"An Exploration of Fundamental Mechanisms of Swimming and Flying in Nature using High-Fidelity Numerical Simulation"

Jeff Eldredge, Department of Mechanical and Aerospace Engineering, UCLA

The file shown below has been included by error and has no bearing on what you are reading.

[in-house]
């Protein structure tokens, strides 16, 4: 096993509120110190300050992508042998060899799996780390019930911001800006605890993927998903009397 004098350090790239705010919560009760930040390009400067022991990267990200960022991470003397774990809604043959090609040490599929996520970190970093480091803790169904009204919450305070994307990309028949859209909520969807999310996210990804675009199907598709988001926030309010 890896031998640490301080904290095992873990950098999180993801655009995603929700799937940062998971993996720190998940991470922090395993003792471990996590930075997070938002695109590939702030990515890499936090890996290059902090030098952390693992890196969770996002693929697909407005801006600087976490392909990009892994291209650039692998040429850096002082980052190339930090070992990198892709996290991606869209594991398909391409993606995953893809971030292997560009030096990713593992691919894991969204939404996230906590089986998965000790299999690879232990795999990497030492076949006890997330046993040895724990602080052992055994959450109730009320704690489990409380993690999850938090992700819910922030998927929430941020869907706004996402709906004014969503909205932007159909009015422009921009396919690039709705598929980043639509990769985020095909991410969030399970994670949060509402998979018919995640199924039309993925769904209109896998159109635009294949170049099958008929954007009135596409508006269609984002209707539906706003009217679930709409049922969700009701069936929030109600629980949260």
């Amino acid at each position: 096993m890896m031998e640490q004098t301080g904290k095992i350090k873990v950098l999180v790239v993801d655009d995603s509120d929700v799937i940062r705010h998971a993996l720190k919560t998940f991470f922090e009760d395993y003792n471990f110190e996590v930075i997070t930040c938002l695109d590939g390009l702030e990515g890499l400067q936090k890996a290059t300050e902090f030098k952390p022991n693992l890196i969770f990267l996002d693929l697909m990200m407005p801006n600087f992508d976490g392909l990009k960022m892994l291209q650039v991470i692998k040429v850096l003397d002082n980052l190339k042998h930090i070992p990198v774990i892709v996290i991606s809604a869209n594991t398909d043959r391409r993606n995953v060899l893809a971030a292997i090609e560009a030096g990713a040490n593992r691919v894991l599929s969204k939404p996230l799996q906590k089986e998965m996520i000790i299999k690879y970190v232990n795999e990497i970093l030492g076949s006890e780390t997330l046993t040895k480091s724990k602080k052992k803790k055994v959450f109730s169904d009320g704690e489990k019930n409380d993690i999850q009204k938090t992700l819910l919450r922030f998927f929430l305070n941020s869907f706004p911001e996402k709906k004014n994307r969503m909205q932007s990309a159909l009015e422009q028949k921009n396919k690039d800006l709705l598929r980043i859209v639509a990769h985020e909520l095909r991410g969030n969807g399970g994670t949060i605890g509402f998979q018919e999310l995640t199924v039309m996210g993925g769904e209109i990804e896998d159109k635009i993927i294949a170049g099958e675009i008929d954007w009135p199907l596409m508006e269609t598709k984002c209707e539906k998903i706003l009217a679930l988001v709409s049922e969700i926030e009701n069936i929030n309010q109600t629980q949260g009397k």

Most aquatic creatures and airborne insects achieve motility through the dynamic interaction of their flexible body/fins/wings with the surrounding medium. This flexibility is used to provide a spectrum of active and passive control, allowing the creature to sometimes prescribe its shape changes and at other times extract energy from the fluid. This mix is particularly important in the moderate Reynolds number regime, in which wake vortices play an important energetic role. A well-devised control strategy for a bio-inspired vehicle should — perhaps must — exploit such flexion and energy exchange; as yet, we lack sufficient understanding to develop such a strategy. In this work, I will present several two-dimensional canonical problems that distill fundamental modes of fluid/flexible body mechanics in biological systems, which are analyzed using high-fidelity numerical simulation. The simulations are based on an in-house Navier—Stokes solver: the viscous vortex particle method with coupled fluid-body dynamics. The first system consists of an articulated three-link swimmer, considered in free-swimming as well as in a passive configuration in the wake of an obstacle. The shape-change kinematics of the free swimming system are explored parametrically to find optimal gaits. When in the wake of a static obstacle, under some circumstances the passive system extracts energy from the ambient flow to propel itself forward. The second system consists of a simple model for flapping with a flexible wing. The power budgets and lift generation are investigated for different hovering kinematics and wing stiffnesses. The third problem involves an articulated jellyfish model, in which the active/passive flexibility mix is explored by designation of the individual hinges.

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